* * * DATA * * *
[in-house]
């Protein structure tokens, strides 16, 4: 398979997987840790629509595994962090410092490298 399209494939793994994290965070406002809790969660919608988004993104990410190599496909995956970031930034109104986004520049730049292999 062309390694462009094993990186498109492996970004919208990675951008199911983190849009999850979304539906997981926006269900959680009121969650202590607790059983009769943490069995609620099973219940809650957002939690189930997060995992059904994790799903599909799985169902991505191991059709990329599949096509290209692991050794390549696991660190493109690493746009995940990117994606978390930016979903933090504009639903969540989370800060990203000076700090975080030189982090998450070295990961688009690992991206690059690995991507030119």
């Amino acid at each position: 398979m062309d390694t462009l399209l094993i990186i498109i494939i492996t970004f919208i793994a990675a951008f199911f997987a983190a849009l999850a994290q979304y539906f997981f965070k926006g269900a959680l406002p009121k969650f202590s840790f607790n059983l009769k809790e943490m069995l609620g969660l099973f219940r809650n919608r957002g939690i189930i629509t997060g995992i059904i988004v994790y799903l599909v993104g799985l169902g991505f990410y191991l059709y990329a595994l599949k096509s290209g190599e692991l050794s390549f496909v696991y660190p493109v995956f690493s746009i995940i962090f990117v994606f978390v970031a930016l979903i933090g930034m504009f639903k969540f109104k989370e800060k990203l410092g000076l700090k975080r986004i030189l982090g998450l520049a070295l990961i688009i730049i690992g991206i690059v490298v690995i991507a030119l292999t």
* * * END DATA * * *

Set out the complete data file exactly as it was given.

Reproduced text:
[in-house]
């Protein structure tokens, strides 16, 4: 398979997987840790629509595994962090410092490298 399209494939793994994290965070406002809790969660919608988004993104990410190599496909995956970031930034109104986004520049730049292999 062309390694462009094993990186498109492996970004919208990675951008199911983190849009999850979304539906997981926006269900959680009121969650202590607790059983009769943490069995609620099973219940809650957002939690189930997060995992059904994790799903599909799985169902991505191991059709990329599949096509290209692991050794390549696991660190493109690493746009995940990117994606978390930016979903933090504009639903969540989370800060990203000076700090975080030189982090998450070295990961688009690992991206690059690995991507030119």
């Amino acid at each position: 398979m062309d390694t462009l399209l094993i990186i498109i494939i492996t970004f919208i793994a990675a951008f199911f997987a983190a849009l999850a994290q979304y539906f997981f965070k926006g269900a959680l406002p009121k969650f202590s840790f607790n059983l009769k809790e943490m069995l609620g969660l099973f219940r809650n919608r957002g939690i189930i629509t997060g995992i059904i988004v994790y799903l599909v993104g799985l169902g991505f990410y191991l059709y990329a595994l599949k096509s290209g190599e692991l050794s390549f496909v696991y660190p493109v995956f690493s746009i995940i962090f990117v994606f978390v970031a930016l979903i933090g930034m504009f639903k969540f109104k989370e800060k990203l410092g000076l700090k975080r986004i030189l982090g998450l520049a070295l990961i688009i730049i690992g991206i690059v490298v690995i991507a030119l292999t």